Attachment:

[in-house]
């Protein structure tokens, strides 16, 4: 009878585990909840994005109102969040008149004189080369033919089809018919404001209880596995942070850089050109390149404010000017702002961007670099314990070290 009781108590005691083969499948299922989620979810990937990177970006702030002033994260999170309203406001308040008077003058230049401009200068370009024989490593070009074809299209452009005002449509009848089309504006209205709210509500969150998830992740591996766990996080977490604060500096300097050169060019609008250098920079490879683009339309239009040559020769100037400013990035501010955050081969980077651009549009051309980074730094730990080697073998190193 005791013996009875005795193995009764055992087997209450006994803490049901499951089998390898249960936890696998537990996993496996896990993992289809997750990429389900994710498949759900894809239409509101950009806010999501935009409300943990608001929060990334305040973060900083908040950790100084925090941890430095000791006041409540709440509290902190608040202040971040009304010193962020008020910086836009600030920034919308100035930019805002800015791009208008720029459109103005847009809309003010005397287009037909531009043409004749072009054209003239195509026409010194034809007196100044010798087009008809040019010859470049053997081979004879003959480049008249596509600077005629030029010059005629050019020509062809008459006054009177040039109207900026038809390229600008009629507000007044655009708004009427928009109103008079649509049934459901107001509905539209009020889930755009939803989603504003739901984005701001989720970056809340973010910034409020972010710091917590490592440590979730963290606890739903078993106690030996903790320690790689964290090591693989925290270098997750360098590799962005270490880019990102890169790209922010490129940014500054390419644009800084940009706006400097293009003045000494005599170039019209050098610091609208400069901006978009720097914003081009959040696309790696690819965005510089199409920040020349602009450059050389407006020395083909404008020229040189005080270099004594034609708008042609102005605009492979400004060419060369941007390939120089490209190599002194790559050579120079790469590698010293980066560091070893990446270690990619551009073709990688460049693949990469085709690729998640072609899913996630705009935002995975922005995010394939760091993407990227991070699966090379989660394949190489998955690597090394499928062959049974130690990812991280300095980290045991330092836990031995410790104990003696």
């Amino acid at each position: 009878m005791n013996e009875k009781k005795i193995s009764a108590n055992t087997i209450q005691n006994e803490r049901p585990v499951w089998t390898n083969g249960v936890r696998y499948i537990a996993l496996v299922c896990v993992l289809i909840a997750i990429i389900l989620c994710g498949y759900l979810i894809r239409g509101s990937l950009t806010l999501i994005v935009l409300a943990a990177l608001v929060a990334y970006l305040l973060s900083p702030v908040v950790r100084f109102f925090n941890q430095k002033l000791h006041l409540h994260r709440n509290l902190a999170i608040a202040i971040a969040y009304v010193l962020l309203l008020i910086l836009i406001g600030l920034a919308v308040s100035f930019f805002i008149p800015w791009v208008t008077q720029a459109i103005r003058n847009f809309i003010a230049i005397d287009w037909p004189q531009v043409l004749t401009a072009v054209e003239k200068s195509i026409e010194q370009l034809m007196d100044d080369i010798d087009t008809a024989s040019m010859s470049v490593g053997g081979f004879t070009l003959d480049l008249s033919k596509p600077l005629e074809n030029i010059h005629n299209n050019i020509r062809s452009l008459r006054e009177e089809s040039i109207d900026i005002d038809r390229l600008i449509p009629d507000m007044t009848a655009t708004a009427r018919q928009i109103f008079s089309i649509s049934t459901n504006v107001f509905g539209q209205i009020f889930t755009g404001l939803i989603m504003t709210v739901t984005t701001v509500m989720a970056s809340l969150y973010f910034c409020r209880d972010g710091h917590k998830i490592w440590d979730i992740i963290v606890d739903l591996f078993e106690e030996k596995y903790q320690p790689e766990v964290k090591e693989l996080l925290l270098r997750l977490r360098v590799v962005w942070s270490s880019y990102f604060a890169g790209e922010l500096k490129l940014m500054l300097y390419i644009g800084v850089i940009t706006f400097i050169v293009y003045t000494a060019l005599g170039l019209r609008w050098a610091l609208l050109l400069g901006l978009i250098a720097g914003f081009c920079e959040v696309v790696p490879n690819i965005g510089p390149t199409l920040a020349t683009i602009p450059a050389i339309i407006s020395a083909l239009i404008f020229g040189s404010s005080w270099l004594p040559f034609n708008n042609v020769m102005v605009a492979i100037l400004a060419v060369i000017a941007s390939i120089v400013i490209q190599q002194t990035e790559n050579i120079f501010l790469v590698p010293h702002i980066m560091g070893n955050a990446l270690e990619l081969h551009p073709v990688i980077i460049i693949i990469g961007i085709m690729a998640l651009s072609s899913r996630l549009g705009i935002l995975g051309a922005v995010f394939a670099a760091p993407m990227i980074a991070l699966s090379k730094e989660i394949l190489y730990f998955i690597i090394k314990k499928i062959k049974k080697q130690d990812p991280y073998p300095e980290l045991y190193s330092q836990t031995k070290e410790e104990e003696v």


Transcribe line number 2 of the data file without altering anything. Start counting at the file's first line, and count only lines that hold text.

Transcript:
């Protein structure tokens, strides 16, 4: 009878585990909840994005109102969040008149004189080369033919089809018919404001209880596995942070850089050109390149404010000017702002961007670099314990070290 009781108590005691083969499948299922989620979810990937990177970006702030002033994260999170309203406001308040008077003058230049401009200068370009024989490593070009074809299209452009005002449509009848089309504006209205709210509500969150998830992740591996766990996080977490604060500096300097050169060019609008250098920079490879683009339309239009040559020769100037400013990035501010955050081969980077651009549009051309980074730094730990080697073998190193 005791013996009875005795193995009764055992087997209450006994803490049901499951089998390898249960936890696998537990996993496996896990993992289809997750990429389900994710498949759900894809239409509101950009806010999501935009409300943990608001929060990334305040973060900083908040950790100084925090941890430095000791006041409540709440509290902190608040202040971040009304010193962020008020910086836009600030920034919308100035930019805002800015791009208008720029459109103005847009809309003010005397287009037909531009043409004749072009054209003239195509026409010194034809007196100044010798087009008809040019010859470049053997081979004879003959480049008249596509600077005629030029010059005629050019020509062809008459006054009177040039109207900026038809390229600008009629507000007044655009708004009427928009109103008079649509049934459901107001509905539209009020889930755009939803989603504003739901984005701001989720970056809340973010910034409020972010710091917590490592440590979730963290606890739903078993106690030996903790320690790689964290090591693989925290270098997750360098590799962005270490880019990102890169790209922010490129940014500054390419644009800084940009706006400097293009003045000494005599170039019209050098610091609208400069901006978009720097914003081009959040696309790696690819965005510089199409920040020349602009450059050389407006020395083909404008020229040189005080270099004594034609708008042609102005605009492979400004060419060369941007390939120089490209190599002194790559050579120079790469590698010293980066560091070893990446270690990619551009073709990688460049693949990469085709690729998640072609899913996630705009935002995975922005995010394939760091993407990227991070699966090379989660394949190489998955690597090394499928062959049974130690990812991280300095980290045991330092836990031995410790104990003696």